• That’s so kind, thanks for the offer!
      It’s only 4 days to Crater Lake so I’ll see how I do between here and there, fingers crossed all will be good! Much appreciated πŸ™‚

  8. Re: the male hiker who made the totally stupid comment to you: If this person was a thru-hiker, or has any great amount of experience in the natural world, isn’t it totally amazing how exposure to beauty, challenges, daily success, and the infinite kindness of strangers can totally fail to educate and enlighten such a person? My best advise would be to strenuously avoid that person, for someone so incredibly dense has a major disconnect somewhere in their heart/mind/soul.

  9. I can’t help but think of what receiving 8 boxes must have been like. OMG!!! At least you have 3 days to eat and go through them and share . . . it was hard enough going through 4 boxes! I can just see you loading your pack with all that stuff. LMAO!!!! Speaking of packs, yours looks absolutely teeny strapped atop Fuller’s, but of course you also look teeny standing next to him. Fuller is an amazing on trail, trail angel. He gets BIG LOVE from me πŸ™‚ And that MAN, needed to be told he is a BULLY! So glad you had the opportunity to call him on his stupidity. I too hope you’ve figured out your body issues. You’ve come to far and have so much more to give to have your dang body give out. Jan aka The Beekeeper aka JabberJan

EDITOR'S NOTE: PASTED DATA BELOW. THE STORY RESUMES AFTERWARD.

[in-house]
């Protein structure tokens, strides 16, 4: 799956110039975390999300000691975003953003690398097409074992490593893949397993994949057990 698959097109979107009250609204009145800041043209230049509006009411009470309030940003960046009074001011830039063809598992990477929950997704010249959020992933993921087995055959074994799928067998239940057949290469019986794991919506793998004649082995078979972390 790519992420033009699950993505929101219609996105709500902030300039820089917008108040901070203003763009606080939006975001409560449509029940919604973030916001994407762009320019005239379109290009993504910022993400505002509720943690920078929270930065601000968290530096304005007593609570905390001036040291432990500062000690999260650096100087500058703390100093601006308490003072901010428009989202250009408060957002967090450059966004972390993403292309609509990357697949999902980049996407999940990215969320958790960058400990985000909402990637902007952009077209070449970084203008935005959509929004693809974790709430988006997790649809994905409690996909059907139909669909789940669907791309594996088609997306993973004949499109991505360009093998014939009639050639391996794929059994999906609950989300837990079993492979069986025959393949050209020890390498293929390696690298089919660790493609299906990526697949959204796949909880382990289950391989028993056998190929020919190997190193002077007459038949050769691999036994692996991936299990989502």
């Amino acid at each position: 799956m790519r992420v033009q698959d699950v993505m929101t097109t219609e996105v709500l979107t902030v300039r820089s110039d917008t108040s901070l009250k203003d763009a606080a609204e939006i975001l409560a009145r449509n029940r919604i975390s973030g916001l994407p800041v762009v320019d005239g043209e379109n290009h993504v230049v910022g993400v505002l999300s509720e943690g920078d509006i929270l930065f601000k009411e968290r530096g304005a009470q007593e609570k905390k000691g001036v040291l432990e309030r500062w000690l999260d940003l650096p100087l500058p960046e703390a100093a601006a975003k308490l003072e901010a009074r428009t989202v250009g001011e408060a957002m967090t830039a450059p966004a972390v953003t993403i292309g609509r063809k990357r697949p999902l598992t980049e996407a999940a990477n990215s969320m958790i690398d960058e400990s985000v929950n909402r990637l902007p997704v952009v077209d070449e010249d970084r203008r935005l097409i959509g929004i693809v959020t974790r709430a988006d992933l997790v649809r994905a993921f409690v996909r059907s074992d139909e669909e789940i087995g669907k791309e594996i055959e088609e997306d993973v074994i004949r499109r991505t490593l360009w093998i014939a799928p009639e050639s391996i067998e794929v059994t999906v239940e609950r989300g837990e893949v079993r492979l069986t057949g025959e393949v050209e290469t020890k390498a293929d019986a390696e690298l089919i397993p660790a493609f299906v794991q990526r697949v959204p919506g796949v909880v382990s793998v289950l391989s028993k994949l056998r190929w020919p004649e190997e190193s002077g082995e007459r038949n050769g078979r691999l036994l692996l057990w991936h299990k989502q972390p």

10. Wishing you some great R&R in Ashland! I have a friend there, so call me if I can help arrange any logistical support that you might need.

    That Fuller sure has a big Ladies’ Fan Club, myself included!

    I was on Mt. Whitney summit on Wednesday, and was shocked when I saw how tiny the interior of the hut is, where you spent the night with such a big group. That must seem like a million years ago! (And now, we will never speak of California again…..)

    Hugs to you,
    Jamie

  11. Hi Muk Muk & All,

    As I read through these comments today, I can’t help but agree with you all regarding the “Manly” comment made by that male hiker.
    It certainally seems insinsitive at the least.

    However, maybe we are wrong about him. Maybe he was trying to pay you a true compliment. All be it, poorly done.

    I offer some food for thought. A chance to see the silver lining or the flip side of the coin so to speak. A way to remember this insident more fondly.

    You see, about 25 years ago, I wrote a song titled “Wandering Man”. Inspired by two very important men in my life. As the years have passed I have had time to question my choice of words….Wandering MAN.

    I will share the lyrics of the song at the end of this post (if cyber space allows). But in short, it speaks of someone who literally walks this beautiful world and returns to share their experience with others and the way we are all touched by their presence in our lives.